The big Aussie burnout

Burnout seems to be affecting a lot of people right now.

Europe and the UK view burnout as an occupational phenomenon as described in the World Health Organisation’s Classification of Diseases. However, surprisingly, it is not officially recognised in Australia as either a medical or mental health condition.

WHO describes burnout as a syndrome resulting from chronic workplace stress that has not been successfully managed.

Symptoms that indicate burnout may include emotional exhaustion, responsibility overload, lethargy, reduced efficiency and social withdrawal. Those suffering from burnout may become more irritable, less productive, and have difficulty concentrating. 

Role of the pandemic

The University of Melbourne recently published a study titled “2023 STATE OF THE FUTURE OF WORK”. The study employed a sample of 1,400 employed Australians during 2022, to see how they were faring two years after the start of the pandemic.

The results were as predictable as they were astonishing. 

Australian workers are in far poorer physical and mental health than they were at the commencement of the pandemic – across all ages and stages. What the study defined as ‘Prime-aged workers’ – those between 25 and 55 – have reported the most burnout.

Some 50% of prime-aged workers in the survey felt exhausted at work. Around 40% said they felt less motivated about their work than prior to the pandemic. 33% found it more difficult to concentrate at work because of their responsibilities outside of work.

The research responders also thought that there were fewer opportunities for advancement in their jobs, and were more likely to feel like they didn’t have enough time at work to do everything they needed to achieve.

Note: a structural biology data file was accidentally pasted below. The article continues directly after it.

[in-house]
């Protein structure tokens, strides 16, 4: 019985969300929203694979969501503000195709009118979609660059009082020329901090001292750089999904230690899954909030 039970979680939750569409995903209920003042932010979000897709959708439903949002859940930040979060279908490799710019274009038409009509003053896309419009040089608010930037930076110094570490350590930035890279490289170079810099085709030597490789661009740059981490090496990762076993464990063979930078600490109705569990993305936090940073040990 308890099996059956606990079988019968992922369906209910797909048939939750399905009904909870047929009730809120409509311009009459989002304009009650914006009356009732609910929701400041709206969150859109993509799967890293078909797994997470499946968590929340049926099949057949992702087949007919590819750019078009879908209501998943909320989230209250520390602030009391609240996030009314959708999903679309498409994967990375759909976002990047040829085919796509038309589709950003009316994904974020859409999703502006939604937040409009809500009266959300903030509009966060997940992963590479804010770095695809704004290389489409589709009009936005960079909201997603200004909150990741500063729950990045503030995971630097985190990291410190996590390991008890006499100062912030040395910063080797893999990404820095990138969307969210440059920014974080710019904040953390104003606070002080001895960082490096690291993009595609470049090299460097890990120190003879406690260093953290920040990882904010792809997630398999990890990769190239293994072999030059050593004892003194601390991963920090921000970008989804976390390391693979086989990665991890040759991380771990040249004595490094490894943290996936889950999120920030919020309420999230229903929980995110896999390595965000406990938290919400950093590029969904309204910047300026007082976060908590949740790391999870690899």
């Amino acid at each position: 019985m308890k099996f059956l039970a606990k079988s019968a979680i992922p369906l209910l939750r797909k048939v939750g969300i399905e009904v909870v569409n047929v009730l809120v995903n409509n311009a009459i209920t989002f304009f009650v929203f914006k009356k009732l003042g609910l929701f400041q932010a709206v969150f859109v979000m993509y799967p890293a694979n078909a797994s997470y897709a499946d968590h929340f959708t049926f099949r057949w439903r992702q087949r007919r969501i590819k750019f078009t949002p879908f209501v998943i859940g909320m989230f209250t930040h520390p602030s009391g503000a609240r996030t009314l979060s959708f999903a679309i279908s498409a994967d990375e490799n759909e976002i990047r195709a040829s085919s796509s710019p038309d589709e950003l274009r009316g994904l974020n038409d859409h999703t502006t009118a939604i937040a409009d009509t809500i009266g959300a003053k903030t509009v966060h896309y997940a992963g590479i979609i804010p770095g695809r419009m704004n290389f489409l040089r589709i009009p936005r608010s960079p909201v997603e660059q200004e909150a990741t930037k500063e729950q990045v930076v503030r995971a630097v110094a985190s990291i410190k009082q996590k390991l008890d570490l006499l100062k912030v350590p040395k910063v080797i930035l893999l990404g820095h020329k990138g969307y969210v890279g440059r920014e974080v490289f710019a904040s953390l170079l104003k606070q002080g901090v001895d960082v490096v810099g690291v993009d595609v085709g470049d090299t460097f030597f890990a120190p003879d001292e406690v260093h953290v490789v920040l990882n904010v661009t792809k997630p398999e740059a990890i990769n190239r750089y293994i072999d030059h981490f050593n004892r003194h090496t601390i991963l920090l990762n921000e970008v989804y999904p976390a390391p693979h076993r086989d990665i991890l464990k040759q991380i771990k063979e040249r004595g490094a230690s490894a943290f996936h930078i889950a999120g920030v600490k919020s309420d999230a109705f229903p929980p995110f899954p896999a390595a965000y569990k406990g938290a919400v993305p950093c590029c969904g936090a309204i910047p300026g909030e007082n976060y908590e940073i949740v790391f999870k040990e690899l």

Consequently, around 33% of this prime-aged workforce is thinking about quitting. While they may be showing up to their jobs but they are definitely burnt out.

At the pharmacy as well, we see people of this age group presenting with sleep disorders, stress, anxiety, depression and more. As pharmacists, we can give advice on dietary supplements, medication, and lifestyle changes. But often these solutions are ways to manage the problem, and not resolve the core causes of symptoms. 

Bouncing back

The pandemic and lockdowns took a significant toll on the mental health of the Australian workforce. Although we’ve been desperately waiting for life to return to “normal”, pandemic-related disruptions remain.

Around 40% of all flexible workers reported feeling more productive since the start of the pandemic, compared to around 30% of non-flexible workers. And 75% of workers under the age of 54 reported that a lack of flexible work options in their workplace would motivate them to leave or look for another job.

This study suggests that pre-pandemic ways of working were not suitable for segments of the workforce. This may mean creating new ways of working, including flexible work, to ensure the Australian workforce has the energy for tomorrow.

Opinions or facts expressed within the content have been sourced from various news sources. While every effort has been taken to source them accurately, the pharmacy, its owners, staff or other affiliates do not take any responsibility for errors in these sources. Patients should not rely on the facts or opinions in the content to manage their own health, and should seek the advice of an appropriate medical professional. Further, the opinions or facts in the content do not reflect the opinions and beliefs of the pharmacy, its owners, staff or other affiliates. 

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